Just before getting into my car this morning and driving to work, I took the almost mandatory, early morning garden walk in order to check out the progress of what I had planted. There had been a light, steady rain during the night and the air was especially fresh above the moist soil.

I was most happy with the fact that the corn seed I had planted just seven days prior was popping out of the ground and had reached about one inch in height. It had rained for at least a week before corn planting and I was pushing it to till the somewhat wet soil and work it up in order to facilitate the seeds being placed into the furrows I created to receive them.

Bear in mind that last year I had to re-plant at least three times due to torrential rains washing everything out. Add that to the years that it was to dry after planting and the seeds took a long time to germinate or the year that the crows ate it all.

But this year, all the conditions that allow a seed to sprout and grow were in my favor. After the rain, the weather was mostly warm and sun-shiney, perfect conditions for the farmer or gardener to grow a crop or two. If the soil is to wet, to dry or to cold seeds won’t germinate. In other words, the conditions have to be just right in order for a crop to form.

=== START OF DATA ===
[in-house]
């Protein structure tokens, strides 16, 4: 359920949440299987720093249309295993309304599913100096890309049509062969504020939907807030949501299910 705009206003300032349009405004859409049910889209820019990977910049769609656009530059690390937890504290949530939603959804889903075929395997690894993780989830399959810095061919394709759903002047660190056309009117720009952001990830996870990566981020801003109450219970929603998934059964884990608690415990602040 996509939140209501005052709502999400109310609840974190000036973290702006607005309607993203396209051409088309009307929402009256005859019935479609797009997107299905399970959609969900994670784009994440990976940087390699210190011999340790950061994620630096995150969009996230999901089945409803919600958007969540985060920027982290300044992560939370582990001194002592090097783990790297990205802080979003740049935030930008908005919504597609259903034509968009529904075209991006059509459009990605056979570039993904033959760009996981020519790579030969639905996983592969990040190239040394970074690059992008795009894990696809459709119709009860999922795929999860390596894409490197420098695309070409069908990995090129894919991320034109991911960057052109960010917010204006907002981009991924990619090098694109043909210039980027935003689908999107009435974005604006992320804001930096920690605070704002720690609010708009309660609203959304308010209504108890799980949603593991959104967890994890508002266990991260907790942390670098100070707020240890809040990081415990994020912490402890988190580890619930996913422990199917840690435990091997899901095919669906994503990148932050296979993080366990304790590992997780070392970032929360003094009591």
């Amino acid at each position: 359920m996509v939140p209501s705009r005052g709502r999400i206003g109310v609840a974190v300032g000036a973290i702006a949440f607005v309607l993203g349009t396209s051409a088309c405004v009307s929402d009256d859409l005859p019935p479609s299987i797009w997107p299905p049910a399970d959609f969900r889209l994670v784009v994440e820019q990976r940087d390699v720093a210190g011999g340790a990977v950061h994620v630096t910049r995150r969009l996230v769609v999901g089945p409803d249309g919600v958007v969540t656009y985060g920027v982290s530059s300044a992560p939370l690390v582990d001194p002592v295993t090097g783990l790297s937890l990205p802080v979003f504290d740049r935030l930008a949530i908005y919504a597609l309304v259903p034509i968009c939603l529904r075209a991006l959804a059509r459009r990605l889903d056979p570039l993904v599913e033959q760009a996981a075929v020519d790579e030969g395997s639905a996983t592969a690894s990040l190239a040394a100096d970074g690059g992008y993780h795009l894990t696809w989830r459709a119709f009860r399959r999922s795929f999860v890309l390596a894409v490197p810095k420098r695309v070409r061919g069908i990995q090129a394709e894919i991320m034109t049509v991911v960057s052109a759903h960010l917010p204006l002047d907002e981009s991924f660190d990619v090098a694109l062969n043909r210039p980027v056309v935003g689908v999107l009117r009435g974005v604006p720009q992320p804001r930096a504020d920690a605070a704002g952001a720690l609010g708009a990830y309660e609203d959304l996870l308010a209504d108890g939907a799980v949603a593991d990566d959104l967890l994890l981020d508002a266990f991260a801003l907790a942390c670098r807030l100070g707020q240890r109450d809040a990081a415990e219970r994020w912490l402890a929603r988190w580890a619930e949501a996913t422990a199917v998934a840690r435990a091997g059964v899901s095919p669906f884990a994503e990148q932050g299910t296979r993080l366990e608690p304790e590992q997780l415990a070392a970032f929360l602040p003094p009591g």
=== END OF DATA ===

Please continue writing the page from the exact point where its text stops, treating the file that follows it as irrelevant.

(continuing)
As I thought about this natural dynamic I also was amazed at how what happens in nature is like what happens to us from a physiological standpoint.

Lets say you want to start exercising, go on a diet to lose some weight or quit drinking coffee or any of the other multitude of changes we might want to make to our everyday lives. If the conditions are not right, the changes will never take place or will only last long enough for us to feel guilty about not following through. Just like in nature, our nurture has to find favorable conditions in order to flourish.

Just like it says in Ecclesiastes, there is a time to sow and a time to reap, an appropriate time for all things under heaven. Now it’s time to stop typing and start my day. Hopfully your ride will be a good one as well.

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Fact or Fiction

Note: After my 2nd reading, I think this post may become part one of something more.

I have finally reached that point in my life where I have come to understand that not everything can be understood. On the surface what I mean by this is that we are surrounded by so much information about so many things that it is sometimes almost impossible to discern what is fact or what is fiction. Many times what we think we know about a certain subject is a subtle blend of both. Not always, but it seems in many cases this is certainly true.

On a much deeper level however, what I am trying to say is this principle seems to hold true about our memories of past events in our lives. While some are likely set in stone, many seem to be a bit foggy when it comes to the actual event coinciding with our memory of it. As we age it seems that memories seem to alter themselves to what we thought happened rather than what actually took place.